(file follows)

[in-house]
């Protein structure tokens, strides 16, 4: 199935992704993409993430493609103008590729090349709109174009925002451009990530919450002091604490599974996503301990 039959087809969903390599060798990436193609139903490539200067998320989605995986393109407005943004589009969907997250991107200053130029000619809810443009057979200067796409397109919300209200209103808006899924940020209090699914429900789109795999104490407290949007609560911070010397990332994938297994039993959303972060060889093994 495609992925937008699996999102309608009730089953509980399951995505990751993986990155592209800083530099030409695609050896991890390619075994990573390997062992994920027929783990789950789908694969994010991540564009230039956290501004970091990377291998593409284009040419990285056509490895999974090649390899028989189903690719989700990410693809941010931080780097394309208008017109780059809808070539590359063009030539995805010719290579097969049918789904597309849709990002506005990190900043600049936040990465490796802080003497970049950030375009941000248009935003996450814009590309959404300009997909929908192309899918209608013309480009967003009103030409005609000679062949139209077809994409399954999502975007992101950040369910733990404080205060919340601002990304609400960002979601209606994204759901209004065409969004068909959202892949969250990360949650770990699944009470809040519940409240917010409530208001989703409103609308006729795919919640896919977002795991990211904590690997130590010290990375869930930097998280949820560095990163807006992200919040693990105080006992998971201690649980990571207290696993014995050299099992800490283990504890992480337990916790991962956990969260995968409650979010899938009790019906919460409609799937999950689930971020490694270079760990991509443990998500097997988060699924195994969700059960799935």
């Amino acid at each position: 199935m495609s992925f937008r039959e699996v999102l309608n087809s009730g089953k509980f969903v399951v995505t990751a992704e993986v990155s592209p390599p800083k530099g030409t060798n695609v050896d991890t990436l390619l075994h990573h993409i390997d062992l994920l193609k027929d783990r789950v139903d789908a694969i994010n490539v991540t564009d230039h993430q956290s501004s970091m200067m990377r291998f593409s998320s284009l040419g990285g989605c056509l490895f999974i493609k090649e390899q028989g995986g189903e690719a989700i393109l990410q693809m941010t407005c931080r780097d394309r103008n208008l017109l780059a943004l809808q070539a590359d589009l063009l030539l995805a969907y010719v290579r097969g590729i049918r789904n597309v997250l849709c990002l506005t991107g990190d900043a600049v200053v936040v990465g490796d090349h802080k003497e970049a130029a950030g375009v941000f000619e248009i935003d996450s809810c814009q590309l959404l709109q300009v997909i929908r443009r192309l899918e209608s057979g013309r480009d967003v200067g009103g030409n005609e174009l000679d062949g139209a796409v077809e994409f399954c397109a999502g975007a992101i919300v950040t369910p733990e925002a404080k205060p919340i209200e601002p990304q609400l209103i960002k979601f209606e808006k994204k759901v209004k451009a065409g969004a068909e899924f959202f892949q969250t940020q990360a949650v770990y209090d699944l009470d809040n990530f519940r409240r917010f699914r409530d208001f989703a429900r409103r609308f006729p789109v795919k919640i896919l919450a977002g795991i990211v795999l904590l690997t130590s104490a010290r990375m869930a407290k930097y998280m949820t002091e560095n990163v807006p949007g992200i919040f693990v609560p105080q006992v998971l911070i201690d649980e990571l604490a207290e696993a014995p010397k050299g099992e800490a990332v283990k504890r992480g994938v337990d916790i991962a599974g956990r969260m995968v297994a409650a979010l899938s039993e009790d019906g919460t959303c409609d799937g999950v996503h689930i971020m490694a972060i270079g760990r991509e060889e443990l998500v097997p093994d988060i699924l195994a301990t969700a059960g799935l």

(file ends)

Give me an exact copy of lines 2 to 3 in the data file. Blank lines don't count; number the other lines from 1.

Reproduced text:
């Protein structure tokens, strides 16, 4: 199935992704993409993430493609103008590729090349709109174009925002451009990530919450002091604490599974996503301990 039959087809969903390599060798990436193609139903490539200067998320989605995986393109407005943004589009969907997250991107200053130029000619809810443009057979200067796409397109919300209200209103808006899924940020209090699914429900789109795999104490407290949007609560911070010397990332994938297994039993959303972060060889093994 495609992925937008699996999102309608009730089953509980399951995505990751993986990155592209800083530099030409695609050896991890390619075994990573390997062992994920027929783990789950789908694969994010991540564009230039956290501004970091990377291998593409284009040419990285056509490895999974090649390899028989189903690719989700990410693809941010931080780097394309208008017109780059809808070539590359063009030539995805010719290579097969049918789904597309849709990002506005990190900043600049936040990465490796802080003497970049950030375009941000248009935003996450814009590309959404300009997909929908192309899918209608013309480009967003009103030409005609000679062949139209077809994409399954999502975007992101950040369910733990404080205060919340601002990304609400960002979601209606994204759901209004065409969004068909959202892949969250990360949650770990699944009470809040519940409240917010409530208001989703409103609308006729795919919640896919977002795991990211904590690997130590010290990375869930930097998280949820560095990163807006992200919040693990105080006992998971201690649980990571207290696993014995050299099992800490283990504890992480337990916790991962956990969260995968409650979010899938009790019906919460409609799937999950689930971020490694270079760990991509443990998500097997988060699924195994969700059960799935």
């Amino acid at each position: 199935m495609s992925f937008r039959e699996v999102l309608n087809s009730g089953k509980f969903v399951v995505t990751a992704e993986v990155s592209p390599p800083k530099g030409t060798n695609v050896d991890t990436l390619l075994h990573h993409i390997d062992l994920l193609k027929d783990r789950v139903d789908a694969i994010n490539v991540t564009d230039h993430q956290s501004s970091m200067m990377r291998f593409s998320s284009l040419g990285g989605c056509l490895f999974i493609k090649e390899q028989g995986g189903e690719a989700i393109l990410q693809m941010t407005c931080r780097d394309r103008n208008l017109l780059a943004l809808q070539a590359d589009l063009l030539l995805a969907y010719v290579r097969g590729i049918r789904n597309v997250l849709c990002l506005t991107g990190d900043a600049v200053v936040v990465g490796d090349h802080k003497e970049a130029a950030g375009v941000f000619e248009i935003d996450s809810c814009q590309l959404l709109q300009v997909i929908r443009r192309l899918e209608s057979g013309r480009d967003v200067g009103g030409n005609e174009l000679d062949g139209a796409v077809e994409f399954c397109a999502g975007a992101i919300v950040t369910p733990e925002a404080k205060p919340i209200e601002p990304q609400l209103i960002k979601f209606e808006k994204k759901v209004k451009a065409g969004a068909e899924f959202f892949q969250t940020q990360a949650v770990y209090d699944l009470d809040n990530f519940r409240r917010f699914r409530d208001f989703a429900r409103r609308f006729p789109v795919k919640i896919l919450a977002g795991i990211v795999l904590l690997t130590s104490a010290r990375m869930a407290k930097y998280m949820t002091e560095n990163v807006p949007g992200i919040f693990v609560p105080q006992v998971l911070i201690d649980e990571l604490a207290e696993a014995p010397k050299g099992e800490a990332v283990k504890r992480g994938v337990d916790i991962a599974g956990r969260m995968v297994a409650a979010l899938s039993e009790d019906g919460t959303c409609d799937g999950v996503h689930i971020m490694a972060i270079g760990r991509e060889e443990l998500v097997p093994d988060i699924l195994a301990t969700a059960g799935l």